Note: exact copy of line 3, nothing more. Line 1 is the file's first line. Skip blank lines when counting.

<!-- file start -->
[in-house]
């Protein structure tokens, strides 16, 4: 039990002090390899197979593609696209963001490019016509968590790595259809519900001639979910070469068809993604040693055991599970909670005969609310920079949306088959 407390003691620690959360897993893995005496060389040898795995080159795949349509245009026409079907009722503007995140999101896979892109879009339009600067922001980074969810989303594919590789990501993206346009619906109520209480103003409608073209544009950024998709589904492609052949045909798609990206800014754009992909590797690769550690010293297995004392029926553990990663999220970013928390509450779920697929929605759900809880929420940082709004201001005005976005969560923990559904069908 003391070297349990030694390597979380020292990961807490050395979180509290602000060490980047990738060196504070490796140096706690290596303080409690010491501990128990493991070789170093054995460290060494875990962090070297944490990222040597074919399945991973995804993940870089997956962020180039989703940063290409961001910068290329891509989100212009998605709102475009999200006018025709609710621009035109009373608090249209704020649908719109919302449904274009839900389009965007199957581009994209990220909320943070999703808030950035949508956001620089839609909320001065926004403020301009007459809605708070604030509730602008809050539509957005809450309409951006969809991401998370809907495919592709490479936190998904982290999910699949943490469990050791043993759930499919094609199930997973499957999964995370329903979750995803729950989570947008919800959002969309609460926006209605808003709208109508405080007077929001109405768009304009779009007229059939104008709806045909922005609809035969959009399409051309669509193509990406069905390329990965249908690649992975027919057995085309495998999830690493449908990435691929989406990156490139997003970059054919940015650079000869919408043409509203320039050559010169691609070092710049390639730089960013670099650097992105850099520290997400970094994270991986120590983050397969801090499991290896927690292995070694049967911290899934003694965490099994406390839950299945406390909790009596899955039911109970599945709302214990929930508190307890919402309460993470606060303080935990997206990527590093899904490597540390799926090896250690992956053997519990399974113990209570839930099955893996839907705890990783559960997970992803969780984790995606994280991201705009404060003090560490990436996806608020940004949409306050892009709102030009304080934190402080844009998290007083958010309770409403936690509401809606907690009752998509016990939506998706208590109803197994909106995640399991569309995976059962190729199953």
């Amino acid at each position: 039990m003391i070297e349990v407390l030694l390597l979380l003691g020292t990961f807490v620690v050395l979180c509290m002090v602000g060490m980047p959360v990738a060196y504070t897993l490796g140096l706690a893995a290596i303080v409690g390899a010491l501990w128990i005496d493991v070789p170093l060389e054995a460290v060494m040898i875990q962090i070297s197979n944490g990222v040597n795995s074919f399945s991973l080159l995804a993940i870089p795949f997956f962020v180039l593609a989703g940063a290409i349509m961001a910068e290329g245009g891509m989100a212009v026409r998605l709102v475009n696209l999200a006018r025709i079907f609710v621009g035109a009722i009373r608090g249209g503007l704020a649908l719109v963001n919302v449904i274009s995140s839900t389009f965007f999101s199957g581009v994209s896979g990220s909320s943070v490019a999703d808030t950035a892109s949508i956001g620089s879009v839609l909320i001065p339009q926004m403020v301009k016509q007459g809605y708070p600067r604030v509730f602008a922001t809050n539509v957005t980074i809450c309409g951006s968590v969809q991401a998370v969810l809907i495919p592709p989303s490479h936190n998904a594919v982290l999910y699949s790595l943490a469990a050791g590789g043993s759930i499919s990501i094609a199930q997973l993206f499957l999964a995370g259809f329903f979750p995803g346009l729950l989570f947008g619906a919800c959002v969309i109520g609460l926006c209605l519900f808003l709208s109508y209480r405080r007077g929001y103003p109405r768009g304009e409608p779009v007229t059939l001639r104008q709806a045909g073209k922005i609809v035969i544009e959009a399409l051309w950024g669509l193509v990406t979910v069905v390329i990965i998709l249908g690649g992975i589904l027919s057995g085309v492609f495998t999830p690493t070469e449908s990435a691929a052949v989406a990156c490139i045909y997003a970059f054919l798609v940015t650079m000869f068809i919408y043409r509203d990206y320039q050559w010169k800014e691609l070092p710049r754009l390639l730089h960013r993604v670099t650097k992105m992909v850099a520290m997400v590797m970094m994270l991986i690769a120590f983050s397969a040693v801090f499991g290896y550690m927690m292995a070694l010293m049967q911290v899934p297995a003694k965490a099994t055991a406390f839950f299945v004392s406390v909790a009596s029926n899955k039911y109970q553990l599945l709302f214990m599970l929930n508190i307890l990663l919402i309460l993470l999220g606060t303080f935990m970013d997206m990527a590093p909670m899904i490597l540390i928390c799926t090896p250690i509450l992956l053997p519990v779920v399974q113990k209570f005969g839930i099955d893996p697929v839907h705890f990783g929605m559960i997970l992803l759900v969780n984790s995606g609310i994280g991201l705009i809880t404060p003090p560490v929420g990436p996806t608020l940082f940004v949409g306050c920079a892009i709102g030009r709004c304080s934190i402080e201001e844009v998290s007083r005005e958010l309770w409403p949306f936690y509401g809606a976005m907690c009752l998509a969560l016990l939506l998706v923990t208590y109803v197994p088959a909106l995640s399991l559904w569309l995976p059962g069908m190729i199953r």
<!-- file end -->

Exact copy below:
């Amino acid at each position: 039990m003391i070297e349990v407390l030694l390597l979380l003691g020292t990961f807490v620690v050395l979180c509290m002090v602000g060490m980047p959360v990738a060196y504070t897993l490796g140096l706690a893995a290596i303080v409690g390899a010491l501990w128990i005496d493991v070789p170093l060389e054995a460290v060494m040898i875990q962090i070297s197979n944490g990222v040597n795995s074919f399945s991973l080159l995804a993940i870089p795949f997956f962020v180039l593609a989703g940063a290409i349509m961001a910068e290329g245009g891509m989100a212009v026409r998605l709102v475009n696209l999200a006018r025709i079907f609710v621009g035109a009722i009373r608090g249209g503007l704020a649908l719109v963001n919302v449904i274009s995140s839900t389009f965007f999101s199957g581009v994209s896979g990220s909320s943070v490019a999703d808030t950035a892109s949508i956001g620089s879009v839609l909320i001065p339009q926004m403020v301009k016509q007459g809605y708070p600067r604030v509730f602008a922001t809050n539509v957005t980074i809450c309409g951006s968590v969809q991401a998370v969810l809907i495919p592709p989303s490479h936190n998904a594919v982290l999910y699949s790595l943490a469990a050791g590789g043993s759930i499919s990501i094609a199930q997973l993206f499957l999964a995370g259809f329903f979750p995803g346009l729950l989570f947008g619906a919800c959002v969309i109520g609460l926006c209605l519900f808003l709208s109508y209480r405080r007077g929001y103003p109405r768009g304009e409608p779009v007229t059939l001639r104008q709806a045909g073209k922005i609809v035969i544009e959009a399409l051309w950024g669509l193509v990406t979910v069905v390329i990965i998709l249908g690649g992975i589904l027919s057995g085309v492609f495998t999830p690493t070469e449908s990435a691929a052949v989406a990156c490139i045909y997003a970059f054919l798609v940015t650079m000869f068809i919408y043409r509203d990206y320039q050559w010169k800014e691609l070092p710049r754009l390639l730089h960013r993604v670099t650097k992105m992909v850099a520290m997400v590797m970094m994270l991986i690769a120590f983050s397969a040693v801090f499991g290896y550690m927690m292995a070694l010293m049967q911290v899934p297995a003694k965490a099994t055991a406390f839950f299945v004392s406390v909790a009596s029926n899955k039911y109970q553990l599945l709302f214990m599970l929930n508190i307890l990663l919402i309460l993470l999220g606060t303080f935990m970013d997206m990527a590093p909670m899904i490597l540390i928390c799926t090896p250690i509450l992956l053997p519990v779920v399974q113990k209570f005969g839930i099955d893996p697929v839907h705890f990783g929605m559960i997970l992803l759900v969780n984790s995606g609310i994280g991201l705009i809880t404060p003090p560490v929420g990436p996806t608020l940082f940004v949409g306050c920079a892009i709102g030009r709004c304080s934190i402080e201001e844009v998290s007083r005005e958010l309770w409403p949306f936690y509401g809606a976005m907690c009752l998509a969560l016990l939506l998706v923990t208590y109803v197994p088959a909106l995640s399991l559904w569309l995976p059962g069908m190729i199953r």